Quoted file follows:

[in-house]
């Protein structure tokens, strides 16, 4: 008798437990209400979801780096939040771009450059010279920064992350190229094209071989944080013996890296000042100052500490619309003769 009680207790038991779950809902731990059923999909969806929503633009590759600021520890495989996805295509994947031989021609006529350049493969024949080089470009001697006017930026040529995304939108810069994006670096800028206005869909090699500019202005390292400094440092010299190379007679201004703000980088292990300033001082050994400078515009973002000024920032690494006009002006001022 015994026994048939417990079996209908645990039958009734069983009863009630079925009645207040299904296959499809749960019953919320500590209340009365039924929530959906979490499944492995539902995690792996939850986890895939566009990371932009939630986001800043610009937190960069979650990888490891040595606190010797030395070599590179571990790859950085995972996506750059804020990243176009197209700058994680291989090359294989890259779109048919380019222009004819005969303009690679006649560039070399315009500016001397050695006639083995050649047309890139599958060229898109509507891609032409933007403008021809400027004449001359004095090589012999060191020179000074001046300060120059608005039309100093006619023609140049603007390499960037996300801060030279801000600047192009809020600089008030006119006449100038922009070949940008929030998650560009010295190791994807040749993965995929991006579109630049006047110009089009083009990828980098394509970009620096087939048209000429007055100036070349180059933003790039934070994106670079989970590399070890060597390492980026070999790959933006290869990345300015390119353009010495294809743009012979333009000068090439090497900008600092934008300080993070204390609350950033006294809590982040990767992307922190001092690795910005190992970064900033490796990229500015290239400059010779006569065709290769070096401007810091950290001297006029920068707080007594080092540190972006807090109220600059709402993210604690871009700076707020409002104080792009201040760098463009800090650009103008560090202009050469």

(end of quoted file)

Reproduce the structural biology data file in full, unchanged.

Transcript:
[in-house]
């Protein structure tokens, strides 16, 4: 008798437990209400979801780096939040771009450059010279920064992350190229094209071989944080013996890296000042100052500490619309003769 009680207790038991779950809902731990059923999909969806929503633009590759600021520890495989996805295509994947031989021609006529350049493969024949080089470009001697006017930026040529995304939108810069994006670096800028206005869909090699500019202005390292400094440092010299190379007679201004703000980088292990300033001082050994400078515009973002000024920032690494006009002006001022 015994026994048939417990079996209908645990039958009734069983009863009630079925009645207040299904296959499809749960019953919320500590209340009365039924929530959906979490499944492995539902995690792996939850986890895939566009990371932009939630986001800043610009937190960069979650990888490891040595606190010797030395070599590179571990790859950085995972996506750059804020990243176009197209700058994680291989090359294989890259779109048919380019222009004819005969303009690679006649560039070399315009500016001397050695006639083995050649047309890139599958060229898109509507891609032409933007403008021809400027004449001359004095090589012999060191020179000074001046300060120059608005039309100093006619023609140049603007390499960037996300801060030279801000600047192009809020600089008030006119006449100038922009070949940008929030998650560009010295190791994807040749993965995929991006579109630049006047110009089009083009990828980098394509970009620096087939048209000429007055100036070349180059933003790039934070994106670079989970590399070890060597390492980026070999790959933006290869990345300015390119353009010495294809743009012979333009000068090439090497900008600092934008300080993070204390609350950033006294809590982040990767992307922190001092690795910005190992970064900033490796990229500015290239400059010779006569065709290769070096401007810091950290001297006029920068707080007594080092540190972006807090109220600059709402993210604690871009700076707020409002104080792009201040760098463009800090650009103008560090202009050469």